Figure 2: time line of Slow Food Movement.
Source: time line created by the authors based on Slow Food´s primary documents and interviews.
Figure 3: case-demarcation of the Slow Food Movement.
3. Transformative Social Innovation dynamics The Slow Food philosophy transcends the food area to propose sustainable lifestyles and a new food system based on a change of relations between consumers and small local food producers. Their aims, values and activities have dramatically evolved over time, handling new societal needs and goals; becoming a modern social movement named “eco-gastronomy”. Slow Food proposes a consumption model where people are no longer consumers, but co-producers in a democratic society (in a similar meaning that political consumption approaches propose the term ‘prosumer’).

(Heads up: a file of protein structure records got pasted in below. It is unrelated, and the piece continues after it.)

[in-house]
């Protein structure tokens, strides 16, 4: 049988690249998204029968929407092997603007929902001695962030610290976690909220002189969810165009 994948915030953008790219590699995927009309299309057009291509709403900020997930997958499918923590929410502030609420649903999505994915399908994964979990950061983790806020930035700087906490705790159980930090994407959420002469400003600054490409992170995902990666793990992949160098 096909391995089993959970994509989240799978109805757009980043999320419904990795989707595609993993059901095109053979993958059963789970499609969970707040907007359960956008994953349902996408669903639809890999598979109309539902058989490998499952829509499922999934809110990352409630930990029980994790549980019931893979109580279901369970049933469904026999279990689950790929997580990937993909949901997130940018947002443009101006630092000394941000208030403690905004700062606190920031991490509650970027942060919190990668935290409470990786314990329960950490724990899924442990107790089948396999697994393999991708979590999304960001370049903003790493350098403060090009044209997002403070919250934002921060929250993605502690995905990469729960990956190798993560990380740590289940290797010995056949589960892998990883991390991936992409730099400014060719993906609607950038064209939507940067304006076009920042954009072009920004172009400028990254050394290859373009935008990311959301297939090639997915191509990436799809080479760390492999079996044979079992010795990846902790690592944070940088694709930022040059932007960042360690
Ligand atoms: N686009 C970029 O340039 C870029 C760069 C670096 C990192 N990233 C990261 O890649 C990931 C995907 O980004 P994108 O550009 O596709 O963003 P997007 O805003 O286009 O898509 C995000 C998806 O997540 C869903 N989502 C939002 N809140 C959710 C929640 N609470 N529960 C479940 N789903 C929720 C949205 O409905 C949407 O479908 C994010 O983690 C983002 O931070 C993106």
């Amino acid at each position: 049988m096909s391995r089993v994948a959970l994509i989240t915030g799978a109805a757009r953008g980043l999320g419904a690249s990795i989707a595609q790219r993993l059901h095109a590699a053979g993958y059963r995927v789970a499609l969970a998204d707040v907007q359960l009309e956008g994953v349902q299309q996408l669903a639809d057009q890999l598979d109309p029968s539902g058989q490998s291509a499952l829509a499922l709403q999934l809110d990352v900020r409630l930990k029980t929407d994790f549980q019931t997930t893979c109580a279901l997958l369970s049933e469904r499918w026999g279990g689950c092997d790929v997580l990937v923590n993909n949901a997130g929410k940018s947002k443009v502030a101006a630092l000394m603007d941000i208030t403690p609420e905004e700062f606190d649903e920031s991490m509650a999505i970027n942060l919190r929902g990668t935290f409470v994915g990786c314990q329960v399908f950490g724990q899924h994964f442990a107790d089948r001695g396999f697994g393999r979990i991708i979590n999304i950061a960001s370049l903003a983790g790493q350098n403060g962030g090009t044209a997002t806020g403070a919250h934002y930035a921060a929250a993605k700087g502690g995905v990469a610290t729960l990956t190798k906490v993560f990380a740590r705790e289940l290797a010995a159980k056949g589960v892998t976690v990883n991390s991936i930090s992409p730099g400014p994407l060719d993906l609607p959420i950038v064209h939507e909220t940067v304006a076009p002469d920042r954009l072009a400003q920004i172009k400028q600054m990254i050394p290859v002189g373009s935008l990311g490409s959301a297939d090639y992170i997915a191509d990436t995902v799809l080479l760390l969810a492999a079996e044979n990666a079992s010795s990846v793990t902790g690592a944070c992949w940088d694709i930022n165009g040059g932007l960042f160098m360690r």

Source: Slow Food International Association website.
Slow Food has been able to introduce new ways of knowing, doing and relating in (mainly local) food systems, based on trust relations between food producers and consumers. The network posits a change in market relations, from competition to collaboration and sharing knowledge: “Of course we help each other. I have no problem to help someone, to show them how we did. I wish we would be more organized and be able to supply all local demand. I was delighted to explain everybody who asked for help” (quote: Slow Food activist). Besides, local consumption also involves changes in food demanding, social lifestyles and relations. Slow Food practitioners claim “the right to pleasure”, the pleasure of food, enhancing human relations and conviviality with family and friends. Eating is a pleasure experience, which relates to tradition, family and cultural roots: “We are missing the pause, time for relaxation, to talk things quietly. It is unusual nowadays, but it is important… I like quiet. I enjoy a little chat. We're talking about ancient things that we are gradually returning” (quote: Slow Food practitioner).